International Women's Day 2021 blog series: Marlene Shiels
Following on from International Women's Day, we are continuing to shine a light on Women in Banking throughout March.
The second of our Women in Banking blog series focuses on Marlene Shiels OBE, FCBI (Hon) CEO Credit Capital Union. Marlene shares her experiences and influences within banking and how they have shaped her career.
Overall, how would you describe your experience within banking?
My experience in banking and financial services has been very positive. I have been very fortunate to have worked with great people, who are visionary and inclusive. I have been so privileged to have had great people around me, who have been supportive and encouraging.
What is the best piece of advice you've been given and by whom?
My previous Chairman and founder of Capital Credit Union, John Cormack, was an exceptional mentor. He gave me two great pieces of advice. The first was “say yes to everything that feels right and work it out later”. I was not the most confident person when setting out in my career and he encouraged me to say “yes” to opportunities that I would have naturally said “no” to, thinking I wasn’t the best person. His advice was work it out as you go along! It worked! He also taught me the about the power of co-operation and how working together gets things done.
Do you have any female role models that have helped shape your professional / personal life?
I most certainly would not be where I am today without some great guidance and coaching from my role models, all of whom have helped me at different times in my life and career. There are quite a few women that have helped my on my way, and men too, of course.
One of my greatest mentors is a very dear friend Lois Kitsch, who is one of the most respected credit union professionals in the world today. She was one of the first international credit union people I met, way back in 1994, and she continues to be my inspiration for international development. Volunteering my time over the past 6 years, working with Lois developing credit unions in Africa, has been one of the most rewarding experiences in my life.
More recently, I became the first female Chair of the Financial Conduct Authority (FCA) Smaller Business Practitioner Panel. This has brought me into regular contact with the current Chair of the FCA Consumer Panel, Wanda Goldwag, and the outgoing chair of the FCA Practitioner Panel, Tulsi Naido, both of whom are inspirational leaders and very supportive. When I see them in action, it makes me want to be the best Chair I can be.
In credit unions, there are many inspirational women doing amazing things. One that stands out for me is Karen Bennett, CEO of Enterprise Credit Union in Liverpool. She has done amazing things for the people her credit union serves, many of whom are financially under-served, and her story of growing the credit union (CU) from being handed the CU (literally) in a black plastic bag, to one of the most successful CUs in the UK today, is inspirational.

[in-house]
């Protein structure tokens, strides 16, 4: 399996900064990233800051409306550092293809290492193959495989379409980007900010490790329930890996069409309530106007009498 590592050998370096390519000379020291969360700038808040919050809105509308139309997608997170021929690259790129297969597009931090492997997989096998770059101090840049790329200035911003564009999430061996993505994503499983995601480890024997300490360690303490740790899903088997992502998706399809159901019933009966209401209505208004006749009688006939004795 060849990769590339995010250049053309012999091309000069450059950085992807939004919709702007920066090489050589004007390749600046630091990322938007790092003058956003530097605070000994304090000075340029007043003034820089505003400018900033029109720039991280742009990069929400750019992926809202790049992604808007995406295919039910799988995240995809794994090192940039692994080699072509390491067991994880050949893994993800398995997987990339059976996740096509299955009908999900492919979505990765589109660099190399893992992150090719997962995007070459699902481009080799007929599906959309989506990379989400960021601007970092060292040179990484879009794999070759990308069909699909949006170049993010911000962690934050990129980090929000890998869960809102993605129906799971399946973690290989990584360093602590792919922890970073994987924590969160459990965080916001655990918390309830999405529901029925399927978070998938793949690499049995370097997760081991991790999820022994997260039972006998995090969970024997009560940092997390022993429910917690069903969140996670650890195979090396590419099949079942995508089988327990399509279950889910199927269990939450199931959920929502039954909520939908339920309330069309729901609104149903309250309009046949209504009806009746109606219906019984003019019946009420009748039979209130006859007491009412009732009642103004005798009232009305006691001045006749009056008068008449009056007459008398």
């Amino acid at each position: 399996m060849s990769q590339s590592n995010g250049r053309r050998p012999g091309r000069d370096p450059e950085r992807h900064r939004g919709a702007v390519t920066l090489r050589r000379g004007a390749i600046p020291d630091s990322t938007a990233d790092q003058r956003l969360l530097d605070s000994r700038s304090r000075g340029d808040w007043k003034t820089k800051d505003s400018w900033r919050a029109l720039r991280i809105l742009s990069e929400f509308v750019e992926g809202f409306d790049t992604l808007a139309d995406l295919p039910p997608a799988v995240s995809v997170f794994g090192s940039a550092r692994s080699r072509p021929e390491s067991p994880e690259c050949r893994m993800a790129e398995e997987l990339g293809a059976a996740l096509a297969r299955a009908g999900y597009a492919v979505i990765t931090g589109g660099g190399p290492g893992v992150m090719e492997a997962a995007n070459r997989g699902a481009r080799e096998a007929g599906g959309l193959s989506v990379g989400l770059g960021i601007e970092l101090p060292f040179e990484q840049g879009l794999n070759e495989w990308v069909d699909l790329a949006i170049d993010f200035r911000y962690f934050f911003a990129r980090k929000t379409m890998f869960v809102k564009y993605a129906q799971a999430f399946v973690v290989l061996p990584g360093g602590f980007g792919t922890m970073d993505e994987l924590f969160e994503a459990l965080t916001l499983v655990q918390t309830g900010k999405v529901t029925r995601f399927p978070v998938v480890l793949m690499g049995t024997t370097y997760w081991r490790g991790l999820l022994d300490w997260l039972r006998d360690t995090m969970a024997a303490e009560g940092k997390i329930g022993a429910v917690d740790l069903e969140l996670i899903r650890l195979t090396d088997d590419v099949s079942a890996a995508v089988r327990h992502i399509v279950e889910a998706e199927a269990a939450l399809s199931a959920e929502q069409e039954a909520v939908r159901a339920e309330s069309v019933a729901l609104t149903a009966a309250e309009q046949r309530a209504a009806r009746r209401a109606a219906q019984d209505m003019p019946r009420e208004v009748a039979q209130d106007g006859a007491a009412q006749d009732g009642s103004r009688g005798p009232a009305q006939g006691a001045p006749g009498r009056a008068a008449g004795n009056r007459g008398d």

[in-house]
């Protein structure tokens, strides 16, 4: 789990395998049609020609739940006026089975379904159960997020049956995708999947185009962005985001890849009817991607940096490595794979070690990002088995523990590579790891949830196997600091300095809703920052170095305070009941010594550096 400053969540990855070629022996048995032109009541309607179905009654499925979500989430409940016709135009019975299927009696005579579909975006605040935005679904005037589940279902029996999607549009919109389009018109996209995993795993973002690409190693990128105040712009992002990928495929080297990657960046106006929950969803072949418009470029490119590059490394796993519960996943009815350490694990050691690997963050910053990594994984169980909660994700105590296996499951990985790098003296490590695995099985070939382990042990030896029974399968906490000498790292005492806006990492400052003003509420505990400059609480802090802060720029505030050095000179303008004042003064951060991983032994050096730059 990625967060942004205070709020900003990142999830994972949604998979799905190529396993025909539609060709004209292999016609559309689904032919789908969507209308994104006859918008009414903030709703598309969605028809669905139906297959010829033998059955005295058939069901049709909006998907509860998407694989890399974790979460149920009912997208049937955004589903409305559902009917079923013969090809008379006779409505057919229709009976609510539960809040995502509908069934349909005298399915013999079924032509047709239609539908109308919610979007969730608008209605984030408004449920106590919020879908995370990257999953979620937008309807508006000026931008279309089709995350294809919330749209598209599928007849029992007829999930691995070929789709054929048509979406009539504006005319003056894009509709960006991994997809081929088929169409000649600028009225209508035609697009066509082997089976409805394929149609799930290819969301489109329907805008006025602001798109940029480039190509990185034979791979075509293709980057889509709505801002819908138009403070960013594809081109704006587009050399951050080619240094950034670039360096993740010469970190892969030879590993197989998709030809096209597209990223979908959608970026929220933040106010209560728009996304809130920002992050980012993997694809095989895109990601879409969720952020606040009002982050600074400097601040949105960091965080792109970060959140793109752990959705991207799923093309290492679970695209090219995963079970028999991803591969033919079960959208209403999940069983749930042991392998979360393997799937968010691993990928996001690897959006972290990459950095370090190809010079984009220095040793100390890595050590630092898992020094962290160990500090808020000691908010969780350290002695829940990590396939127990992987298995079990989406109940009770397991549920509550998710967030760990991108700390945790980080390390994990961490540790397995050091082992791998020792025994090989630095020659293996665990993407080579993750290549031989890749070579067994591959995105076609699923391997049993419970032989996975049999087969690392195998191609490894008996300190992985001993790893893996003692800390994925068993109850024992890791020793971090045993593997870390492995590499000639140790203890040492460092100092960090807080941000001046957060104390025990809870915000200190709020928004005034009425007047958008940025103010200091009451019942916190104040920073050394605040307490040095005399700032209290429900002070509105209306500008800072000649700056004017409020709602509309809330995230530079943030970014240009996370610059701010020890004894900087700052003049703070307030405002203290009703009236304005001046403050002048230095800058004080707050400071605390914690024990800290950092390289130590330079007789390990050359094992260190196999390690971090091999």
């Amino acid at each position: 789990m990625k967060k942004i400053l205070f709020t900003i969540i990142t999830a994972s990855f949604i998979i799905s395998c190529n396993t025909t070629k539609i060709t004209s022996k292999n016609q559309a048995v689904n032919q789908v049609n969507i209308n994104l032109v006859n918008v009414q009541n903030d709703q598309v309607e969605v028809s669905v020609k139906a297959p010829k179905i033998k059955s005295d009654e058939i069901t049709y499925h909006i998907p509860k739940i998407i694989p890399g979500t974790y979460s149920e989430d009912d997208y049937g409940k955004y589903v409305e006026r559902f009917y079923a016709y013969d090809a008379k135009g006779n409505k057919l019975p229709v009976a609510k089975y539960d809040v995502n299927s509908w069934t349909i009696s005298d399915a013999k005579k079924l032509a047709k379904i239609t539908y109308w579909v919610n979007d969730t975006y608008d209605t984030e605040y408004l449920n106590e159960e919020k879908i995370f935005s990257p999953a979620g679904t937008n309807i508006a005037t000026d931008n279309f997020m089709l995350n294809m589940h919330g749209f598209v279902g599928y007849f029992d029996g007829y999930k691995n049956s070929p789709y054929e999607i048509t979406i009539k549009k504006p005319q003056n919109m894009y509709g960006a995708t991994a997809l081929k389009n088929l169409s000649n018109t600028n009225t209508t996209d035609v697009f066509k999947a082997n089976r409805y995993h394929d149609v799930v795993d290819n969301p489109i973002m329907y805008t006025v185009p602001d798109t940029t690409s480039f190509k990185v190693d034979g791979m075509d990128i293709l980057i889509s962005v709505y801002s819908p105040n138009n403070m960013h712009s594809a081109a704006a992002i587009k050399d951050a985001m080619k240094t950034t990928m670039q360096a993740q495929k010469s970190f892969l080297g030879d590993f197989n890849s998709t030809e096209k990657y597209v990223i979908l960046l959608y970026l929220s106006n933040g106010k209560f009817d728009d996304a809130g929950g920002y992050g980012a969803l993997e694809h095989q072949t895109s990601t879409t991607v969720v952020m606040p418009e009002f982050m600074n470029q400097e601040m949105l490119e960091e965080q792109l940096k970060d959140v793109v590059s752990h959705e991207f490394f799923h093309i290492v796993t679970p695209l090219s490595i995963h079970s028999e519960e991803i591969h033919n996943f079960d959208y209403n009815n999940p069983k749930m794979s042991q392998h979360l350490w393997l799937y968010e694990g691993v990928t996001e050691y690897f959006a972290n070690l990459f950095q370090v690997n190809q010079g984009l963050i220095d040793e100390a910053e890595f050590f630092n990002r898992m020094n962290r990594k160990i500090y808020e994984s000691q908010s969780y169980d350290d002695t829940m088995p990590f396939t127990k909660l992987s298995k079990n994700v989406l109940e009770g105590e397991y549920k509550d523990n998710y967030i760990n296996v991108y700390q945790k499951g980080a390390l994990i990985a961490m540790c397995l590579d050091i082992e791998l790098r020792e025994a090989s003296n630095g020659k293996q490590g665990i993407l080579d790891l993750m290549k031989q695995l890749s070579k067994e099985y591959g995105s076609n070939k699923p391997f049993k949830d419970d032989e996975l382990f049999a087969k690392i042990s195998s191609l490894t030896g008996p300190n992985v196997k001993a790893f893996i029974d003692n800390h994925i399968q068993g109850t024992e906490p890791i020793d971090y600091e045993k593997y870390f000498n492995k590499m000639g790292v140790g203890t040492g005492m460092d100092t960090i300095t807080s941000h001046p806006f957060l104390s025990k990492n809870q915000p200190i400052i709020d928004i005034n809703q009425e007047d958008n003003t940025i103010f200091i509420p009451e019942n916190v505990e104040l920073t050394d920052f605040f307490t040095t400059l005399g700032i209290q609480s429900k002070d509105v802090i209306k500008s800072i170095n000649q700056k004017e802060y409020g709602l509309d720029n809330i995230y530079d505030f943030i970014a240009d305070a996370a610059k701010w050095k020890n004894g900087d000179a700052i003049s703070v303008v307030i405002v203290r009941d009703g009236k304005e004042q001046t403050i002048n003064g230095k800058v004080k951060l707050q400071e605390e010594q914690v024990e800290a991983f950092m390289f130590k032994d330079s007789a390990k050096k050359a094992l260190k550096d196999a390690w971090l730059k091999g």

I would love to mention one other woman that I do not see often, but when I do, she makes me want to be a better version of myself. Her name is Margaret Anne Clark, and she is the new Head of HR for Scotmid. I have known Margaret Anne in a professional capacity for many years, most of which was in her role as Head of Legal for Law at Work who provide employment law advice. She has this gift of making you feel good about yourself; she is one
of the most caring people I know and will go out of her way to help anyone. She is a real champion for justice, and she makes you want to go above and beyond in everything you do.
Having worked with the Duchess of Cornwall in recent years, I have great admiration for her willingness to champion causes, which includes credit unions. She really had done a lot to promote credit unions as community banks for everyone.
What resources are out there, that you would recommend to others?
I know it is hard, especially in a pandemic, but do not under-estimate what networking can do for you. It does not come easy to some people, especially to walk into a room where you don’t know anyone. A lot more networking is online at the moment and it is just a little harder to find opportunities, but they are out there. Find out what is going on in your area, check out what professional institutes like the Chartered Banker Institute are doing, are they running any events you can tap into? I guarantee you will learn something; you might make a new friend or contact, and you just never know what opportunity might present itself.
What measures should organizations be taking to improve the banking environment for Women?
I am a great believer in an organisations having flexible HR policies, I think this is critical for advancement, but particularly so for women, who are more likely to be care providers. The second most important thing, which we sometimes under-estimate, is the training and development budget, but alongside a budget there needs to be a real culture of supporting advancement. Too often employees are required to study in their own time, and you can lose out this way. Creating study groups, is something that we tried in CCU when we had staff studying for the Credit Union Module offered by the Chartered Banker Institute and it was successful. Bouncing ideas off each other, learning from each other, coaching each other, was a great way for staff to move forward to gaining additional qualifications.
How important is it to challenge and call out gender bias and inequity?
It is not only important to call out gender bias and inequality, but perhaps more so, it is critically important to do something about it. Not everyone is in a position to change policy, to change culture, to call out bad behaviour, but we all have a role to play, regardless of our position, to stamp out poor behaviour, to provide opportunities, to speak up and to make change happen.